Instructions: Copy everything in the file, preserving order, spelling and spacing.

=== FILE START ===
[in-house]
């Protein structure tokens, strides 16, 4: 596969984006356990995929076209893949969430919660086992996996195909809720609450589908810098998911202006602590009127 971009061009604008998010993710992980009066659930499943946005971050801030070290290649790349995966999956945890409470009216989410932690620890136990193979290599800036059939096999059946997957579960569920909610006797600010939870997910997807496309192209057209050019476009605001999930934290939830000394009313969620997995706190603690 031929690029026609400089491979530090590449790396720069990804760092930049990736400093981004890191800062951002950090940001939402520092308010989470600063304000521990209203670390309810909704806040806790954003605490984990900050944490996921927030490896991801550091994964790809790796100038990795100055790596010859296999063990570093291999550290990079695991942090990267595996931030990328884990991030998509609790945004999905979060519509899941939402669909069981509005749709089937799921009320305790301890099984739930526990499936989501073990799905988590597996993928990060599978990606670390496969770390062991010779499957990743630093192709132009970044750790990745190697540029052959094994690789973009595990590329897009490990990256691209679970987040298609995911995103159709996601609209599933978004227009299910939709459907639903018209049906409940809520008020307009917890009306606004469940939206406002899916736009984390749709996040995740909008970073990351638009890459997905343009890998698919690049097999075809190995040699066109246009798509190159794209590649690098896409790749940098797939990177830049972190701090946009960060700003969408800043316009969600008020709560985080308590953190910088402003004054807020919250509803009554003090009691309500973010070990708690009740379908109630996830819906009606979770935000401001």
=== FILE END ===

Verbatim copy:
[in-house]
């Protein structure tokens, strides 16, 4: 596969984006356990995929076209893949969430919660086992996996195909809720609450589908810098998911202006602590009127 971009061009604008998010993710992980009066659930499943946005971050801030070290290649790349995966999956945890409470009216989410932690620890136990193979290599800036059939096999059946997957579960569920909610006797600010939870997910997807496309192209057209050019476009605001999930934290939830000394009313969620997995706190603690 031929690029026609400089491979530090590449790396720069990804760092930049990736400093981004890191800062951002950090940001939402520092308010989470600063304000521990209203670390309810909704806040806790954003605490984990900050944490996921927030490896991801550091994964790809790796100038990795100055790596010859296999063990570093291999550290990079695991942090990267595996931030990328884990991030998509609790945004999905979060519509899941939402669909069981509005749709089937799921009320305790301890099984739930526990499936989501073990799905988590597996993928990060599978990606670390496969770390062991010779499957990743630093192709132009970044750790990745190697540029052959094994690789973009595990590329897009490990990256691209679970987040298609995911995103159709996601609209599933978004227009299910939709459907639903018209049906409940809520008020307009917890009306606004469940939206406002899916736009984390749709996040995740909008970073990351638009890459997905343009890998698919690049097999075809190995040699066109246009798509190159794209590649690098896409790749940098797939990177830049972190701090946009960060700003969408800043316009969600008020709560985080308590953190910088402003004054807020919250509803009554003090009691309500973010070990708690009740379908109630996830819906009606979770935000401001």